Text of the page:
On July 29, after 20 days of ongoing sit-ins, liberal protestors and online activists had to make way for tens of thousands of Islamists chanting enthusiastically “Islamya Islamya” in downtown Cairo. They called their march the “Friday of Popular Will” and demanded an Islamic state where Islamic Sharia law is applied.
The unprecedented numbers of Islamists in Tahrir Square sent shockwaves to liberal revolutionaries who felt alienated by the atmosphere and eventually abandoned the square. It also raised fears among many Egyptians that their revolution was being taken from them and turned into an “Islamic revolution”.
Political polarization began a few months ago, following the constitutional amendments referendum in March which ended with a sweeping victory for the Islamists’ campaign of supporting the constitutional amendments until a parliament – in which they will probably form a majority – is elected and drafts a new constitution. Liberals – not ready to contest elections now – refused the amendments in favor of a new constitution.
Battered by the referendum result, liberals led protests in Tahrir and held conferences to pressure for the issuance of supra-constitutional principles guaranteeing a “civil state”. The Supreme Council of the Armed Forces (SCAF) finally responded with a pledge to issue a bill governing the regulations of the constituent assembly. Yet the SCAF’s decision also angered Islamist groups, who called for mass protests refusing constitutional principles and for “respecting people’s will”.
True: The Islamists cannot all be put in one basket. There are Islamic politicians calling for a moderate Islamic “civil” state – like the Muslim Brotherhood. And there are preacher groups whose message is to “reform” society peacefully and who believe politics is a tool to achieve that – like the Salafists. But finally, there are also groups who previously used violence to “reform” society with blood on their hands but are now weaseling out of their past – like the Islamic Group.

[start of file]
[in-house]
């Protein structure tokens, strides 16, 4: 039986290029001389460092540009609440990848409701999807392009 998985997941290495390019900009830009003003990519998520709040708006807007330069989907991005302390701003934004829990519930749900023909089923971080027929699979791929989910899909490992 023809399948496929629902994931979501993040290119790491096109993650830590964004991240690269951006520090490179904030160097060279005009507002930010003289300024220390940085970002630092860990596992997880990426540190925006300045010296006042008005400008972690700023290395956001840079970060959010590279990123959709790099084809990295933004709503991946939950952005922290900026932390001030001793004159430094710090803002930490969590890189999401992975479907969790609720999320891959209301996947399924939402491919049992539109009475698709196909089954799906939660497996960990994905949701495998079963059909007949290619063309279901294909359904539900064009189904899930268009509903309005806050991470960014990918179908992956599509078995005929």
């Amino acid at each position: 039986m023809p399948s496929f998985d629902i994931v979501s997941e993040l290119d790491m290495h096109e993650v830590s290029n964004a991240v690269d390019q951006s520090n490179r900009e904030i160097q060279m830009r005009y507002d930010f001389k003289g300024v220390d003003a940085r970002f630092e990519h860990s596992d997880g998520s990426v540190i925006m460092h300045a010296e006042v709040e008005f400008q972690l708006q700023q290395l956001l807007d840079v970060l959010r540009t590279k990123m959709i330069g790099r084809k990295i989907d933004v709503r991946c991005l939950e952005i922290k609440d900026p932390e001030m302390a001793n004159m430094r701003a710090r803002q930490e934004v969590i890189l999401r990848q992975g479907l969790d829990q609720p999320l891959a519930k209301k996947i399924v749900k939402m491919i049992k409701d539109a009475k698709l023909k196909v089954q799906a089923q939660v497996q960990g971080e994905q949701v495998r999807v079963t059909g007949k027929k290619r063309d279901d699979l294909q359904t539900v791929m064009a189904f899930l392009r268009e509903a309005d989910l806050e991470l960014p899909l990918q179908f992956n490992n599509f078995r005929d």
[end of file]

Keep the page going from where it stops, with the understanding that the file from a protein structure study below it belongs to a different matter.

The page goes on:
Islamists are in a state of exhilaration that is bordering on arrogance. Their cheers and their causes are widely popular, especially among the poor in rural areas. Yet Islamists lack any detailed political or economic program that responds to the daily sufferings of the masses; they are focused on issues of identity and regulations.
Liberals, on the other hand, aren’t introducing themselves properly to the public. They have a program, but few devoted followers. Their poor communication opens to the door to speculation whether they are notorious seculars or advocates of democracy and citizenship. Unfortunately, liberals are often not taking these concerns seriously. They are arrogantly underestimating public opinion and are making choices for “ignorant, under-aware” Egyptians.
Watching the scene are ordinary Egyptians – moderately religious and historically tolerant by nature – who know that Islam at its core is a liberal religion protecting equal rights for Muslims and non-Muslims alike and who are disgruntled by quagmire of post-revolutionary Egypt.
Islamists must know that a medieval religious state is impossible in Egypt. They will have to adopt a more strategic approach in using their masses not to give the impression of jumping over the revolution that awarded them freedom. Liberals, on the other hand, must know that complete separation between religion and state and extreme individual liberalism is impossible to impose on regular Egyptians.
There is a need for politicians to mature and replace populist revolutionary politics with dialogue and reconciliation among political factions and focus on Egyptians’ demands of democracy and social justice – the original cause of the revolution.